Stark Restructures on Eve of Deephaven Deal
Stark Investments, which is scrambling to complete its acquisition of Deephaven Capital's main hedge fund, has told its own investors that it wants to restructure two big funds in the wake of sharp losses and heavy redemptions.
The multi-strategy fund operator, which manages more than $8.5 billion, has notified investors in its flagship Stark Investment vehicle and an offshore fund, Shepherd Investment, that they will receive a portion of their March 31 redemptions in the form of shares in a newly created vehicle. In a March 23 letter, the Milwaukee firm said it was setting up two companion vehicles to hold the funds' least-liquid assets - Stark Select Asset Fund and Shepherd Select Asset Fund.
The firm said it could take up to three years to liquidate the hard-to-sell holdings. Redeeming investors won't be charged a management fee on assets in the new vehicles.
The firm, run by Brian Stark and Mike Roth, said that about 55% of the net asset value of Shepherd Investment will be transferred to Shepherd Select. The figure doesn't include investments the firm parked in "side pockets" a few years ago to separate liquid assets from private equity-type investments. It's unclear what portion of the assets in Stark Investment would be transferred to Stark Select.
The Stark funds have been flooded with redemption requests amid severe losses last year and in early-2009. The Shepherd fund lost 22.2% in 2008 and another 4.2% during the first two months of this year. In their letter to investors, Stark and Roth said their restructuring plan seeks to balance the interests of redeeming investors with those who remain in the funds.
"We believe that in-kind distribution will provide a fair distribution of the risks and rewards associated with certain less-liquid investments and enable each fund to avoid becoming a forced seller of such investments," they wrote.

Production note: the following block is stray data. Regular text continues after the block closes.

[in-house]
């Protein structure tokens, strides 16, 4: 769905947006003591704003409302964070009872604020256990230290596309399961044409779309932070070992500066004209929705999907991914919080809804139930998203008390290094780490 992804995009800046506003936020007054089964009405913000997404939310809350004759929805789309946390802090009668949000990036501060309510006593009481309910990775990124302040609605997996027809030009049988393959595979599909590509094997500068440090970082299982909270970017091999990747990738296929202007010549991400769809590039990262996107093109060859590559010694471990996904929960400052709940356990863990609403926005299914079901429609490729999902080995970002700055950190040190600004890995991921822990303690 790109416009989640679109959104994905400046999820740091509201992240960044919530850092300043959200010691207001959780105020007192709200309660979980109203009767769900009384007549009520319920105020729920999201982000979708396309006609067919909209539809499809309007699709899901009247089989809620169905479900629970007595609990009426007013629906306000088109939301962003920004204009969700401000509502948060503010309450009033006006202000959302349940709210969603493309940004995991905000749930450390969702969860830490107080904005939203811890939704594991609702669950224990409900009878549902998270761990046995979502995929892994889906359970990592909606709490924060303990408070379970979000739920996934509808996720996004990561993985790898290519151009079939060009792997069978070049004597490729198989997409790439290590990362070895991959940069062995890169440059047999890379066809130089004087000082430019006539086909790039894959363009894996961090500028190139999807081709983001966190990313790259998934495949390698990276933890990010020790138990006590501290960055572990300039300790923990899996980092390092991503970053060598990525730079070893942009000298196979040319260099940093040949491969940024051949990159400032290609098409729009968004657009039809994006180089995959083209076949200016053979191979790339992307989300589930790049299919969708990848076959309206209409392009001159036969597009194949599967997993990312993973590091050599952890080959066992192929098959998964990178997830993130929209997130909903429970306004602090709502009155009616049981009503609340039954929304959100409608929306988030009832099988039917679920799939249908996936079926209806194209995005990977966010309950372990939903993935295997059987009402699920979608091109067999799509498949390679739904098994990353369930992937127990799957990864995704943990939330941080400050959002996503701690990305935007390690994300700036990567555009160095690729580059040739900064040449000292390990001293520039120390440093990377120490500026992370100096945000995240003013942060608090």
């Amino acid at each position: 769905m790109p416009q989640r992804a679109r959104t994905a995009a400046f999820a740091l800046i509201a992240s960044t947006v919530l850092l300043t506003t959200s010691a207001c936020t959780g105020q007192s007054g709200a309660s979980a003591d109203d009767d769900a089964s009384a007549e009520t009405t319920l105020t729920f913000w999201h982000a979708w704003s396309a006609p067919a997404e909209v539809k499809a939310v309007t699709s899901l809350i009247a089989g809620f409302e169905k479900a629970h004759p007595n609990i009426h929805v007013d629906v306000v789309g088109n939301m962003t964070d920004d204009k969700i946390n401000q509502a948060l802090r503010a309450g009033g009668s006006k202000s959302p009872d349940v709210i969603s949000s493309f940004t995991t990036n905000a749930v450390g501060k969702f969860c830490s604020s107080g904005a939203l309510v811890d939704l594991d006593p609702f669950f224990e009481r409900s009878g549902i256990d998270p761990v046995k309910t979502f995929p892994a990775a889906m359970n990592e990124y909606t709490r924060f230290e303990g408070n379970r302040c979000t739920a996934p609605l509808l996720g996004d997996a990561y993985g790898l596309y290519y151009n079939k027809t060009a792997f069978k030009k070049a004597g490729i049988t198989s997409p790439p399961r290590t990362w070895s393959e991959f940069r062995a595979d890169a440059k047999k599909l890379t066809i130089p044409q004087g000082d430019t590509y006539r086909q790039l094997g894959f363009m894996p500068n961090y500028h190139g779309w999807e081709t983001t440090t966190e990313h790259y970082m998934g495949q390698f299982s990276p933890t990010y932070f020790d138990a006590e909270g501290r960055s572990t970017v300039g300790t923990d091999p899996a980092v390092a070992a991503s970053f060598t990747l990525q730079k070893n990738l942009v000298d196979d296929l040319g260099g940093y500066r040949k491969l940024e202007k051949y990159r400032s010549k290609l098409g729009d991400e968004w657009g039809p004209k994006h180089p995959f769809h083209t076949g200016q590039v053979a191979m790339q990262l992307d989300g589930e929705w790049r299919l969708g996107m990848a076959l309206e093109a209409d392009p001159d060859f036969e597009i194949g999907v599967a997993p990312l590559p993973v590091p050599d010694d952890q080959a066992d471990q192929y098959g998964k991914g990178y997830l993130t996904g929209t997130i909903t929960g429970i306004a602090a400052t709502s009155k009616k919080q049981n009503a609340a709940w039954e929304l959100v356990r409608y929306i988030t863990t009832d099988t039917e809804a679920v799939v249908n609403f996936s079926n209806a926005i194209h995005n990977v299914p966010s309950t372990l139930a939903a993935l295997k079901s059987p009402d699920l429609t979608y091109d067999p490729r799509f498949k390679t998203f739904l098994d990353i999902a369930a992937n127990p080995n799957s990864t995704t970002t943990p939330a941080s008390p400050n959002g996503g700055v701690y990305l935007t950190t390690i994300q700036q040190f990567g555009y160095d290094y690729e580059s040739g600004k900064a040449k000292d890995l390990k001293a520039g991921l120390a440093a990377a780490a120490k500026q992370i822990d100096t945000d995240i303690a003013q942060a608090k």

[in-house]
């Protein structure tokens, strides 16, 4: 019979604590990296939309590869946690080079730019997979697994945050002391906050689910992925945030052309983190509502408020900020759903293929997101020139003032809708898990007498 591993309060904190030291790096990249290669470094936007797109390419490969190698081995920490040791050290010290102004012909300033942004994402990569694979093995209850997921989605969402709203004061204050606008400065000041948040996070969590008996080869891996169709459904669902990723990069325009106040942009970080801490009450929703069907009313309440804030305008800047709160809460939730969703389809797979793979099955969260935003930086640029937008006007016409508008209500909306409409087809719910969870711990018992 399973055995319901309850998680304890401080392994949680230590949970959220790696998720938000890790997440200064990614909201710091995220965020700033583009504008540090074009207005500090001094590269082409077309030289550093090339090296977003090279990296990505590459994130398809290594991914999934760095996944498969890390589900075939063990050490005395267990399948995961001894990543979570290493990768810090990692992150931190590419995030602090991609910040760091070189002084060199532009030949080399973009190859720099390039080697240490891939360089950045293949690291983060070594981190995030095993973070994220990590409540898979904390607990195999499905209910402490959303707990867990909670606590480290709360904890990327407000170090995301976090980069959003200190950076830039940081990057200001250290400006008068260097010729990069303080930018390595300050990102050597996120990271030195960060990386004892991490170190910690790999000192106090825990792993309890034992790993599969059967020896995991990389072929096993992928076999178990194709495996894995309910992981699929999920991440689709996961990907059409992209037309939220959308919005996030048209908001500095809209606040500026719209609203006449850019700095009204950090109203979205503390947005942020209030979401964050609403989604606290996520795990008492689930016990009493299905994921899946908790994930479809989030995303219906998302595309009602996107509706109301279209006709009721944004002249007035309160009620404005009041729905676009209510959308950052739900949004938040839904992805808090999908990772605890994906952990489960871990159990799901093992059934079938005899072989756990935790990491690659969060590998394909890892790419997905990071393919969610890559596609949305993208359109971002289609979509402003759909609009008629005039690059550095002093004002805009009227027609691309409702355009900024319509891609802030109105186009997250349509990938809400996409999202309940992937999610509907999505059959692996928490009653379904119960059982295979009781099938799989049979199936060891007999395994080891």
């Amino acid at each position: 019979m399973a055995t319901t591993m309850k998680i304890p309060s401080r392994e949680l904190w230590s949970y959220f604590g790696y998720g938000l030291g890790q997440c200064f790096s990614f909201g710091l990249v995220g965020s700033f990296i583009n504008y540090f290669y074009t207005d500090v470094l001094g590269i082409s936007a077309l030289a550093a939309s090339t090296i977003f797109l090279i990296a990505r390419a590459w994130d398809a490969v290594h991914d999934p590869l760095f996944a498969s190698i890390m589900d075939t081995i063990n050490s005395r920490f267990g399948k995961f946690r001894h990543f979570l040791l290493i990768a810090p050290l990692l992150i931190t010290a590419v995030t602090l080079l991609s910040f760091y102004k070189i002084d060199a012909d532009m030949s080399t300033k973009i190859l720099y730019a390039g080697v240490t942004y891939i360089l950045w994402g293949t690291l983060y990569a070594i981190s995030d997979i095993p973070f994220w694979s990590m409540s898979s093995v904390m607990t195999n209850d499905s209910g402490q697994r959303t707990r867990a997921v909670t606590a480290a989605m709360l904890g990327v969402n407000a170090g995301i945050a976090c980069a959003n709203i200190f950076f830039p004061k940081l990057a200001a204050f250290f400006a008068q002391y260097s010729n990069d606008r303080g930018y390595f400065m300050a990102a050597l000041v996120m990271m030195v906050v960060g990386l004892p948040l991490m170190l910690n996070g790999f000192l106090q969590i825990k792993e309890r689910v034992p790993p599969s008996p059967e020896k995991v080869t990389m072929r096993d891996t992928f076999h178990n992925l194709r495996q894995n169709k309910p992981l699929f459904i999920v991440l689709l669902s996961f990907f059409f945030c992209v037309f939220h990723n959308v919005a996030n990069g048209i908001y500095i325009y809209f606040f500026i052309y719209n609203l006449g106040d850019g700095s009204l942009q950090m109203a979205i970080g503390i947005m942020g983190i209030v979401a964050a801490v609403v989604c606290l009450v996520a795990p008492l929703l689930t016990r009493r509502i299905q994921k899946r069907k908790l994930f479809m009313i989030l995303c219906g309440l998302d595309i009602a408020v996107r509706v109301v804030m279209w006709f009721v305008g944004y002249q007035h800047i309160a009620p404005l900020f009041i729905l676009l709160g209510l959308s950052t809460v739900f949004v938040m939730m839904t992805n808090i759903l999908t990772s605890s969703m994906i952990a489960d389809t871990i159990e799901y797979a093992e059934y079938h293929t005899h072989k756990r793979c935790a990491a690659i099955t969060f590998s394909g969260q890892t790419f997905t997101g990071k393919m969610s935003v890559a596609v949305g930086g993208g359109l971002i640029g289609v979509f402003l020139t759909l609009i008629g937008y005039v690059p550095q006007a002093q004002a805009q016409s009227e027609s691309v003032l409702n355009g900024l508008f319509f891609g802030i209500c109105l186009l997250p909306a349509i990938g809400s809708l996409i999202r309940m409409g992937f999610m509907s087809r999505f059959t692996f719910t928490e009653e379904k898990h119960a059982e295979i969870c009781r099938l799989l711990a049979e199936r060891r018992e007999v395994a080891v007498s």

The letter arrived a week before Stark's deadline for closing its purchase of the Deephaven fund. The deal originally was scheduled to close at the end of February, but Stark extended the deadline until the end of March so the firm could speak with Deephaven investors about their investment options at Stark. As of yesterday, it was unclear when the deal would close. Stark announced in January that it would pay Deephaven $7.3 million up front, plus up to an additional $37.2 million, depending in part on the amount of assets that remain in the fund. Deephaven, a Minnetonka, Minn., unit of broker-dealer Knight Capital, plans to liquidate its other funds.
Stark and Roth started out in 1992 focusing on convertible-bond investments. They originally worked from offices in New York and Greenwich, Conn., but the following year moved their firm to Wisconsin, where both had grown up. By the late 1990s, they had expanded beyond convertible bonds, investing across a broad range of instruments, strategies and geographic markets. Today, Stark invests in commodities, real estate, loans, private equity and intellectual property.